MATERIALS AND METHODS

  1. Top of page
  2. Abstract
  3. INTRODUCTION
  4. MATERIALS AND METHODS
  5. RESULTS
  6. DISCUSSION
  7. Acknowledgements
  8. DISCLOSURE OF POTENTIAL CONFLICTS OF INTERESTS
  9. REFERENCES

Preparation of Culture Media

The basic culture medium for murine HF epithelial cells was prepared containing three parts Dulbecco's modified Eagle's medium (DMEM) and one part Ham's F12 medium (0.4 mM Ca2+) (HyClone, Logan, UT, http://www.hyclone.com) supplemented with 10% fetal calf serum (FCS) (Invitrogen, Karlsruhe, Germany, http://www.invitrogen.com), 10 ng/ml human epidermal growth factor (Chemicon, Temecula, CA, http://www.chemicon. com), 500 mg/l L-glutamine (Invitrogen), 0.2% bovine pituitary extract, 0.18 μg/ml hydrocortisone, 5 μg/ml insulin, and 5 μg/ml transferrin (Tebu-Bio, Paris, France, http://www.tebu-bio.com) as well as 10,000 U/ml penicillin, 10,000 μg/ml streptomycin, and 25 μg/ml amphotericin B (Invitrogen). Culture medium for 3T3 murine fibroblasts contained DMEM supplemented with 10% FCS (Invitrogen) and 10,000 units/ml penicillin, 10,000 μg/ml streptomycin, and 25 μg/ml amphotericin B (Invitrogen).

Coating of Chamber Slides with Extracellular Matrix Components

Glass chamber slides (Nunc, Rochester, NY, http://www.nuncbrand.com) were coated with various matrix components, including type IV collagen (40 μg/ml), fibronectin (20 μg/ml), laminin-1 (100 μg/ml) (BD Biosciences, San Diego, http://www.bdbiosciences.com), and laminin-5 (10 μg/ml) (Chemicon) by incubation for 1 hour at room temperature. Afterwards, the slides were briefly washed with phosphate-buffered saline (PBS) and dried under a laminar flow bench before seeding of clonal cells. To gain the appropriate concentrations of the coating substrates, the commercially acquired stock solutions were diluted using unconditioned serum-free culture medium.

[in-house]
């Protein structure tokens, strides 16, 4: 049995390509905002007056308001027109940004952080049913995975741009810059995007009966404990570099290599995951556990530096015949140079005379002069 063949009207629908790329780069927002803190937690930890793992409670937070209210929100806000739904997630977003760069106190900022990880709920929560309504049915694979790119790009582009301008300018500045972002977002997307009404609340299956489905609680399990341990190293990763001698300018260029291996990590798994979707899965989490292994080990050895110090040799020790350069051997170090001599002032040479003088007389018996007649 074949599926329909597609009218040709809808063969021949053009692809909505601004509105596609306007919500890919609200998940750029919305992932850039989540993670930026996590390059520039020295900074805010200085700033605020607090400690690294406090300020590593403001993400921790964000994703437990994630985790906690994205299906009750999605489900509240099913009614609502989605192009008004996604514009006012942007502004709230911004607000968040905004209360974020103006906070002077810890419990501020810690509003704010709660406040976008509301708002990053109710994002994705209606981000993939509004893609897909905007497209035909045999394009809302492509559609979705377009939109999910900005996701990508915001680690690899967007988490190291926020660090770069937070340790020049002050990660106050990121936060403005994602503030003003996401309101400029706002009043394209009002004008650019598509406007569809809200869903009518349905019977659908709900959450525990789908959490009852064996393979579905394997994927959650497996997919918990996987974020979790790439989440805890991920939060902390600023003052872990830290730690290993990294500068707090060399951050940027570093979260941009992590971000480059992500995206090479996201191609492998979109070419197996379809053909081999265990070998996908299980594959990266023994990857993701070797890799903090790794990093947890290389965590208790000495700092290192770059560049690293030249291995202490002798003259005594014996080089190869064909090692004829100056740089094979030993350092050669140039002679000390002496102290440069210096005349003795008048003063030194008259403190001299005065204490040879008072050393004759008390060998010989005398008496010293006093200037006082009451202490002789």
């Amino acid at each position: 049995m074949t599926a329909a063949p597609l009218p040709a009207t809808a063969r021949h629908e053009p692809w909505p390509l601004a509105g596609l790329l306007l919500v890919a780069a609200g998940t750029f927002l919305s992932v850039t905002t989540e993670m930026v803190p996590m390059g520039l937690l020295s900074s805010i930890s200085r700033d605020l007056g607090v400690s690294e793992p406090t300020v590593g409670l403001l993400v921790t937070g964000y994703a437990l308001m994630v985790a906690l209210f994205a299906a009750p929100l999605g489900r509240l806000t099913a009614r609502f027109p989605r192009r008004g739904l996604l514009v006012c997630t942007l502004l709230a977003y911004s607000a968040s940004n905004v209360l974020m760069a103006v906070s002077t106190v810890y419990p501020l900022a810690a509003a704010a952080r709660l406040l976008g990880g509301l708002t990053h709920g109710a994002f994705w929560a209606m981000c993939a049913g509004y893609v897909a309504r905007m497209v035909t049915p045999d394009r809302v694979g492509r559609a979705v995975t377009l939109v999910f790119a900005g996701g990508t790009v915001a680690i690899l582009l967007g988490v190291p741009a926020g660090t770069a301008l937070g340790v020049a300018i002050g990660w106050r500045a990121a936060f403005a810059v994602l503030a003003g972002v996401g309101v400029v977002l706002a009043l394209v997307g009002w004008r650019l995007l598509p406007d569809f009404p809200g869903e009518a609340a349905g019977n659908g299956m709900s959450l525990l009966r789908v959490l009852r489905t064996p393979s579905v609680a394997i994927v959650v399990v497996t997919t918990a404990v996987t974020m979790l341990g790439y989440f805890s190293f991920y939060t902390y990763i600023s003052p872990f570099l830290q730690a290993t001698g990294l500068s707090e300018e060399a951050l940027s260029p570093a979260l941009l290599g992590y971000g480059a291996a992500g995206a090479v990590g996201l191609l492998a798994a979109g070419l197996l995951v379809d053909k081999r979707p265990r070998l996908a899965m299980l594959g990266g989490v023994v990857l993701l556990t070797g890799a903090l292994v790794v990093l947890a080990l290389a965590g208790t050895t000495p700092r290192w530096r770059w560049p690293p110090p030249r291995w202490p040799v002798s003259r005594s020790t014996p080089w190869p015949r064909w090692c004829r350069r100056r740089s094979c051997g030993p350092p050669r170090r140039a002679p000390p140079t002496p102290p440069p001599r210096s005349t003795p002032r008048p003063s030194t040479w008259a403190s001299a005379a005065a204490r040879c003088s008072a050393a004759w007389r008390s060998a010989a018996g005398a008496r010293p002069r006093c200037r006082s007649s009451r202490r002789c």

Conditioning of Culture Medium with Human Corneal and Limbal Fibroblasts

Corneal and limbal fibroblasts were isolated from human donor corneas not suitable for transplantation. Corneal buttons were dissected into central, peripheral, and limbal regions. Incubation of tissue specimens in 2.4 U/ml dispase II (Roche, Basel, Switzerland, http://www.roche-applied-science.com) for 1.5 hours at 37°C was followed by mechanical separation of the corneal epithelium from the underlying stroma. The remaining connective tissue was cut into small pieces and placed in 2 mg/ml collagenase A (Roche) overnight at 37°C. After digestion, the fibroblasts were seeded into cell culture flasks (BD Falcon, San Diego, http://www.bdbiosciences.com) and cultivated for 24 hours in DMEM:Ham's F12 (3:1) medium (1.2 mM Ca2+) (Hyclone). After cell adhesion and spreading, the medium was changed to DMEM:Ham's F12 (3:1) (0.4 mM Ca2+) for another 48 hours and then collected, filtered through a 40-μm cell strainer (Millipore, Billerica, MA, http://www.millipore.com), and stored at −80°C until use. The harvested media were designated conditioned media (CM). Only the first three passages (P1, P2, and P3) of freshly isolated and cultivated corneal and limbal fibroblasts were used for production of CM. In addition, CM from 3T3 fibroblasts was prepared accordingly and used as a control, because primary cultures of murine keratinocytes require fibroblast CM for long-term culture [25]. For all experiments, CM were added to the normal culture media at a ratio of 1:1.

Preparation of Vibrissae